Is a Natural Disaster Affecting You? What You Should Know
Kevin Graham2-minute read
September 14, 2020
Mother Nature has a tendency to throw curveballs. Natural disasters don’t schedule appointments, and there’s no good time for these things to occur, especially if you’re the one being affected. That said, there are certain things you can do to prepare for the unexpected. And after a disaster, there are steps you can take to help get back a sense of normalcy as soon as possible.
Natural disasters have the potential to uproot and change our lives in the blink of an eye, but below, we offer some tips for preparing for the worst. And if you’re in the midst of dealing with the aftermath of one of these events, keep your head up. We have some resources where you can look for assistance.
Check Your Insurance Coverage
The first thing you should know when taking steps to make sure you’re prepared is what your insurance would cover in the event of a natural disaster.
Your homeowners insurance generally covers things like theft and damage caused by people. If your next-door neighbor put a block of wood through your window in a saw-related incident, homeowners insurance would take care of it. It typically doesn’t cover natural disasters like hurricanes, tornadoes or wildfires. Homeowners insurance doesn’t always cover natural disasters like hurricanes, tornadoes, or wildfires. It’s a good idea to reach out to your insurance agent and find out what your policy covers.
If you’re preparing to file a claim in the aftermath of a disaster, make sure you know what your deductible is and that you document everything in the manner the insurance company has outlined. Make sure to contact your mortgage company, too. They need to know about the claim because your property acts as collateral for your loan. This will help ensure your claim is processed and you get the money you need for repairs as quickly as possible.
If you’re a Quicken Loans client, here’s what you can expect from us when filing an insurance claim.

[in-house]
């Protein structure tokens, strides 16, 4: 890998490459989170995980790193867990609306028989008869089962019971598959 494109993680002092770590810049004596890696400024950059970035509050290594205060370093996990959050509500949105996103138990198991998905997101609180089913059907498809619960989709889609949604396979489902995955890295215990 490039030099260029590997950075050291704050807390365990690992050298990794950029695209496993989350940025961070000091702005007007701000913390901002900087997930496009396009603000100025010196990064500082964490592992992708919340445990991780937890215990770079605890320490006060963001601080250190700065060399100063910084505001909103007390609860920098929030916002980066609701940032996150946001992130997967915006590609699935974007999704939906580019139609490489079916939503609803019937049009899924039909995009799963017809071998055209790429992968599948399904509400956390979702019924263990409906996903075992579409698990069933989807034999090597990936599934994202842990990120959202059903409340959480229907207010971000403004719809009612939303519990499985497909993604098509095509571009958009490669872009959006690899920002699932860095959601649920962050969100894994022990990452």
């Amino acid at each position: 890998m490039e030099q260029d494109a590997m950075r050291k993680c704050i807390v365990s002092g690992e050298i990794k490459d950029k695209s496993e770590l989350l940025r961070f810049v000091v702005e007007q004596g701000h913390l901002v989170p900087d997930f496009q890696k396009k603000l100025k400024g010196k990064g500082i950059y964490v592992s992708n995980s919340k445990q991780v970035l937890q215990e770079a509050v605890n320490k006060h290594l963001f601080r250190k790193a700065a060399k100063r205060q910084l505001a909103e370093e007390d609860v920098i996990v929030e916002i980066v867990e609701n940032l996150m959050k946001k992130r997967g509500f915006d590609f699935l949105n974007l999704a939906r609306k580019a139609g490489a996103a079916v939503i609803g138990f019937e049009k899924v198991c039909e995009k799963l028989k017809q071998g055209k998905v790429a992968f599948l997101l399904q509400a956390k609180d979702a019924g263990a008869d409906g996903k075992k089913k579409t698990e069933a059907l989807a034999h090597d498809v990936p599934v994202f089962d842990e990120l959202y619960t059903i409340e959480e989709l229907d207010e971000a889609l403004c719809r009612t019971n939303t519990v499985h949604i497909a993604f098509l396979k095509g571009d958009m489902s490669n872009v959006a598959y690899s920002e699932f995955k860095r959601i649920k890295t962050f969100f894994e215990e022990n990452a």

Getting Back to Normal
If you find you’re in need of assistance in the aftermath of a natural disaster, there may be some resources available to you, such as these options:
Federal Disaster Relief
If the federal government declares a state of emergency in your area for any sort of disaster, you may be eligible for various federal assistance programs. These programs deal with everything from housing to farm flooding to disaster-related unemployment. In some instances, you may even be able to get tax relief.
Some of these programs involve grants, while others are loans, so be sure to read the terms of the program before applying.
Your state may have certain assistance programs that trigger when the governor declares a state of emergency in your area in response to a catastrophe. It may be worth your time to check for programs in your area.
In the event that you file a homeowners insurance claim, it’s important to continue making your mortgage payments even if you’re not living in the home while repairs are completed, as you’re still responsible for the mortgage.
If you have a problem paying your mortgage because the disaster has left you temporarily out of work, be sure to let your mortgage servicer know. Your mortgage investor may offer temporary relief programs based on your situation and the type of loan you have so that you can get up and running again.
Quicken Loans clients who are having trouble making their mortgage payment after a disaster can connect with our Client Relations team at (800) 508-0944.
Natural disasters are challenging, to say the least, but you’ll get through it – and we’ll be right there with you.
In This Article
Neighborhood Info: What To Know When Buying A House
Home Buying - 8-minute read
Miranda Crace - October 28, 2020
Most homebuyers fixate on finding the perfect house, but neighborhoods are important, too. Learn how to choose a good neighborhood when buying a house.
How Much Does It Cost To Build A House?
Home Buying - 6-minute read
October 26, 2020
Thinking of building your own home? Look no further for a complete breakdown of how much it costs to build a house.